The figure is so called because the expression adds to the sense so much that it exaggerates it, and enlarges or diminishes it more than is really meant in fact. Or, when more is said than is meant to be literally understood, in order to heighten the sense.

It is the superlative degree applied to verbs and sentences and expressions or descriptions, rather than to mere adjectives. . . .

It was called by the Latins superlatio, a carrying beyond, an exaggerating.

[I shall cite some of his more notable and obvious examples (omitting ellipses: “. . .” ):]

Gen. ii. 24. — “Therefore shall a man leave his father and his mother, and shall cleave unto his wife.” This does not mean that he is to forsake and no longer to love or care for his parents. So Matt. xix. 5.

Ex. viii. 17. — “All the dust of the land became lice throughout all the land of Egypt”: i.e., wherever in all the land there was dust, it became lice.

I Sam. xxv. 37. — Nabal’s “heart died within him, and he became as a stone”: i.e., he was terribly frightened and collapsed or fainted away.

I Kings i. 40. — “So that the earth rent with the sound of them.”

A hyperbolical description of their jumping and leaping for joy.Job xxix. 6. — “The rock poured me out rivers of oil”: i.e., I had abundance of all good things. So chap. xx. 17 and Micah vi. 7.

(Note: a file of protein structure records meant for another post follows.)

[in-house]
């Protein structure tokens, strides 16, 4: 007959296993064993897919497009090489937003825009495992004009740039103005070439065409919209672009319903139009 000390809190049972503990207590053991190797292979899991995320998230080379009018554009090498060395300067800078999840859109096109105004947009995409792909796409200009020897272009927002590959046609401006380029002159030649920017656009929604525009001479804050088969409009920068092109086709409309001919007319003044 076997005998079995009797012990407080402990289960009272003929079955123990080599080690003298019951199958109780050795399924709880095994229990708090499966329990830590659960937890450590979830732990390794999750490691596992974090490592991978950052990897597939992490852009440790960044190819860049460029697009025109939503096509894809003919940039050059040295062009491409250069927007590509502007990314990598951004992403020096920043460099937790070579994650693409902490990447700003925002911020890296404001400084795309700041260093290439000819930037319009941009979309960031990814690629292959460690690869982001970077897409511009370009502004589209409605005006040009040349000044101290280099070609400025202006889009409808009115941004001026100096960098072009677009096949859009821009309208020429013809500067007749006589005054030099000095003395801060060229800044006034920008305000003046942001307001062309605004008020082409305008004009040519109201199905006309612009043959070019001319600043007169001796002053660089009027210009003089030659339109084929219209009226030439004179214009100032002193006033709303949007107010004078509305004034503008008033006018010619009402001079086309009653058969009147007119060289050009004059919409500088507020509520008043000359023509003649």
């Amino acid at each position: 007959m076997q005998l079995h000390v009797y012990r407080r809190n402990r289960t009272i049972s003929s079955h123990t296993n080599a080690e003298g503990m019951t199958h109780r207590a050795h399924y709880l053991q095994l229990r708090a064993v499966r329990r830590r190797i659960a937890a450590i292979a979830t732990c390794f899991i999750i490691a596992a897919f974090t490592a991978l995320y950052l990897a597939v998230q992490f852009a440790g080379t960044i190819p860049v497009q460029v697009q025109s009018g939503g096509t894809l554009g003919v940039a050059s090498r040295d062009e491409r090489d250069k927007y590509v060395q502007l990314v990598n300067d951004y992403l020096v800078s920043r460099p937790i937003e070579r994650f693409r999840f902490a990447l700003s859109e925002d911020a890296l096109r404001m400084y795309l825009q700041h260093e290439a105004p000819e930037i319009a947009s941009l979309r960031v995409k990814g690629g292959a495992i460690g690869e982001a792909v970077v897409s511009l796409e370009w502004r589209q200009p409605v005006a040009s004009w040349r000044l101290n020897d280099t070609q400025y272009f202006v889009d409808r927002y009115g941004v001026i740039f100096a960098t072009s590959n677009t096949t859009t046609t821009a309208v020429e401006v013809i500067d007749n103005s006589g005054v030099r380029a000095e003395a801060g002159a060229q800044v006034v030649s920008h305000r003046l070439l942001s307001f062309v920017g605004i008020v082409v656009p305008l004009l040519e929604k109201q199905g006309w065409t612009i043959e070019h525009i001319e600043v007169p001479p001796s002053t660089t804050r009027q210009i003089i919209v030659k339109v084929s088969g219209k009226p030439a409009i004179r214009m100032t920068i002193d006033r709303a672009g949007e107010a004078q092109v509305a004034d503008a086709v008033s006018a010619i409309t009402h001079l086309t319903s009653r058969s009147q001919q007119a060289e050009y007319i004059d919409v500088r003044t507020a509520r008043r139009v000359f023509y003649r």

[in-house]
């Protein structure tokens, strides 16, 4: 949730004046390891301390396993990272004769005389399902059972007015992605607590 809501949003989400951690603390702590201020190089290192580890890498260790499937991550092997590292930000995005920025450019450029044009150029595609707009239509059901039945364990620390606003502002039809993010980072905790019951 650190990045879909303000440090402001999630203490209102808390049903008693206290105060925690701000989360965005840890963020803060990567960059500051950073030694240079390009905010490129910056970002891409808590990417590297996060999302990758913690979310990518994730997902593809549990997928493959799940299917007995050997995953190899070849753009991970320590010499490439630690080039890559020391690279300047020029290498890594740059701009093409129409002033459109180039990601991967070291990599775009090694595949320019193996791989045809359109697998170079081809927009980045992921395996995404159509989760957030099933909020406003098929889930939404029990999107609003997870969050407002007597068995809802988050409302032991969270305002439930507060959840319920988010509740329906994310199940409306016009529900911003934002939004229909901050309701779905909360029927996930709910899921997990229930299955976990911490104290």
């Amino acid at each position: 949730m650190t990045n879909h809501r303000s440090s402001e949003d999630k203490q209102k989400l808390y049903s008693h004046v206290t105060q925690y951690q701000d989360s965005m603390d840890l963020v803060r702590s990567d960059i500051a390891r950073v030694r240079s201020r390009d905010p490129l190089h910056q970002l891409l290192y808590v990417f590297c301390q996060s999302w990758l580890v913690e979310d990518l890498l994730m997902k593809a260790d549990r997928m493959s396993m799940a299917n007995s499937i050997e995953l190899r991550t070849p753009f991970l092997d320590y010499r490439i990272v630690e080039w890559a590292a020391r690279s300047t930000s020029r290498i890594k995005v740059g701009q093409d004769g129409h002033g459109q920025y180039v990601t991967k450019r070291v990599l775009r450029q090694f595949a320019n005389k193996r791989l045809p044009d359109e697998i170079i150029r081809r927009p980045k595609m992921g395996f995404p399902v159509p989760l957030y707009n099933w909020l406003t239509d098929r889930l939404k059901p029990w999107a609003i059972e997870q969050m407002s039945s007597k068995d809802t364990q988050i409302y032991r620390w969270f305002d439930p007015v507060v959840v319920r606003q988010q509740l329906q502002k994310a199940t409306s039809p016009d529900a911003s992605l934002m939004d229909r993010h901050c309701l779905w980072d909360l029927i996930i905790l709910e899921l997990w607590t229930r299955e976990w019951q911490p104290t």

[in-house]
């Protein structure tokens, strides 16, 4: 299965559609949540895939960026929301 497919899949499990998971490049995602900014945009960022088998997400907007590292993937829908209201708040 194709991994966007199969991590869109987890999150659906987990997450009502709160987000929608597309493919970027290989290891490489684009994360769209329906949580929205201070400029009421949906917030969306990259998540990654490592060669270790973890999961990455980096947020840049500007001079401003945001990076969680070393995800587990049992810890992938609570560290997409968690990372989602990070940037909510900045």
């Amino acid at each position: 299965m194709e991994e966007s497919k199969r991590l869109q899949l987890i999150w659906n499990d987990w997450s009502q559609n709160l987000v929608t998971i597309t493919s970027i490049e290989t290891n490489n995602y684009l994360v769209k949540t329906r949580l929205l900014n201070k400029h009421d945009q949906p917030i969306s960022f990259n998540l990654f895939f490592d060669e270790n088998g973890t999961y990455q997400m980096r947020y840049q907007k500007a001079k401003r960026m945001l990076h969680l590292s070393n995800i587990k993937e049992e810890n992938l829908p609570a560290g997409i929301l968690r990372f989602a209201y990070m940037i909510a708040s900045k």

Isa. xiv. 13, — “I will ascend into heaven”: to express the pride of Lucifer.

Lam. ii. 11.— “My liver is poured upon the earth, etc”: to express the depth of the Prophet’s grief and sorrow at the desolations of Zion.

Luke xiv. 26. — “If any man come to me and hate not his father and mother”: i.e., does not esteem them less than me. So the verb to hate is used (Gen. xxix. 31. Rom. ix. 13).

John iii. 26. — “All men come to him.” Thus his disciples said to John, to show their sense of the many people who followed the Lord.

John xii. 19. — “Behold, the world is gone after him.” The enemies of the Lord thus expressed their indignation at the vast multitudes which followed Him.

Gary Amirault highlights more biblical examples in a similar article:

[T]is verse is a hyperbole, an exaggeration for effect:

“You blind guides! You strain out a gnat but swallow a camel.” (Matt. 23:24, NIV)

It is not too difficult to determine that this is a hyperbole, an exaggeration. Because the English language is full of Bible terms and phraseology, this Hebrew idiom has become part of the English language. Therefore most English speaking people know the real meaning of that phrase: “You pay close attention to little things but neglect the important things.” [Dave: or, “you can’t see the forest for the trees”]

However, here is a hyperbole that the average Bible reader may miss and formulate doctrine from which may end up being harmful to themselves and others.